Unit: African Art
Grade Level(s): 3rd-4th
Medium: Mixed Media
Suggested Time: 1 class period
- The student will design wearable art; jewelry
- The student will create works of art that reflect community cultural traditions
- The student will identify the arrangement of colors on a color wheel
Elements of Art: Line, Color, Shape
Principles of Design: Pattern, Balance, Unity
Materials and Equipment:
- Red, yellow, blue colored pencils
- Sturdy paper plates
- Primary and Secondary markers
- Black Marker/Sharpie
- Single hole punch
General Vocabulary: Primary, Secondary, Color Wheel, Maasai, tribe, analogous
1. Walk into class wearing the necklace.
2. Today you will learn about the Maasai tribe and the color wheel.
3. Show students videos about the Maasai tribe.
Show the students a map where the Maasai tribe are located.
Have the students work on the color wheel worksheet.
Show the students how to mix colors with the colored pencils.
Explain to the students that they will be making a necklace.
Instruct the students on how to begin the necklace.
4. Demonstrate to the students that they need to section off their paper plate with a pencil.
Show them how to transfer the color wheel in the correct order on the paper plate.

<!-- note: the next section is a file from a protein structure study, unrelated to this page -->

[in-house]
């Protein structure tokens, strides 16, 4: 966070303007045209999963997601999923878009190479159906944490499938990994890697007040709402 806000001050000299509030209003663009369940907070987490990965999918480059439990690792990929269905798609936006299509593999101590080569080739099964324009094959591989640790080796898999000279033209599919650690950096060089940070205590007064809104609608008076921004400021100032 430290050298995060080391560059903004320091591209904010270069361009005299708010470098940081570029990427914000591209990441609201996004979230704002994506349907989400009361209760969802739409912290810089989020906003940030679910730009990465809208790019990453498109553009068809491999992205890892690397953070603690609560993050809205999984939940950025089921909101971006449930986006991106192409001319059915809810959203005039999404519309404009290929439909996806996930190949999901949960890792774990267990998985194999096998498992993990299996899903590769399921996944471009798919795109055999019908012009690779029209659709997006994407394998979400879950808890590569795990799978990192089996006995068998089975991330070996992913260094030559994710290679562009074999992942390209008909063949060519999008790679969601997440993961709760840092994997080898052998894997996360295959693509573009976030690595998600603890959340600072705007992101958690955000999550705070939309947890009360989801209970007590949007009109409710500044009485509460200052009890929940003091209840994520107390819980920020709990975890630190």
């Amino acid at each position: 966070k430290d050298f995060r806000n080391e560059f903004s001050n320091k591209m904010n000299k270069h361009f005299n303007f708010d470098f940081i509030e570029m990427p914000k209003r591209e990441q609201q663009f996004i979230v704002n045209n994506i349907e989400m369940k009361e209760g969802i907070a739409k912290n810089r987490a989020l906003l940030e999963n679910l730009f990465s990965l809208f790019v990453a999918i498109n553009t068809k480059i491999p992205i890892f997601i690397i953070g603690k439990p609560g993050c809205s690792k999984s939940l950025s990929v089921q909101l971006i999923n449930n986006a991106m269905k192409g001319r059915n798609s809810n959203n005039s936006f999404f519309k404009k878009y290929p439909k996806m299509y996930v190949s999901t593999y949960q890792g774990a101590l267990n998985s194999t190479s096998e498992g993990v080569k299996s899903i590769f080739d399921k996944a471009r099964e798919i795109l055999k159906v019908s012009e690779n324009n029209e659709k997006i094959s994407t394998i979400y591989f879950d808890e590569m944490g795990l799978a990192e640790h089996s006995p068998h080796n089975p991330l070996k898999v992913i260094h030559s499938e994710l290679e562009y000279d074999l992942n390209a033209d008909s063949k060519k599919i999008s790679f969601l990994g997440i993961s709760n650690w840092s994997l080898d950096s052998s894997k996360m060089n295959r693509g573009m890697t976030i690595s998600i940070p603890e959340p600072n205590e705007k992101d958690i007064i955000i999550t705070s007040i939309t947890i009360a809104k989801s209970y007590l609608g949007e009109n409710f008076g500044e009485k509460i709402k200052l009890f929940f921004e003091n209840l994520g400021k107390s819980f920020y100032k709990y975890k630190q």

Demonstrate to the students not to color on the lip of the paper plate.
5. Have the students give a thumbs up if they understand.
Walk around the room while the students are sectioning off their paper plate to make sure they understand.
6. Show the students where to cut the paper plate once they are done coloring the color wheel.
Show the students how to cut the square out of the circle once they are done with the previous.
Show the students where to punch the holes in the square and how long of a piece of yarn they need.
7. Have the students cut out the circle out of the middle of the paper plate.
Have the students cut a square out of the circle that they cut.
Have the students staple the square to the bottom of the paper plate and punch holes in the square and add yarn.
Have the students use a black marker to create a pattern around the outside of the paper plate.
8. Ask the students what they learned from the lesson.
Ask the students to give you a thumbs up or thumbs down if they enjoyed the lesson.
Ask the students to give you feedback about what they liked and what they did not.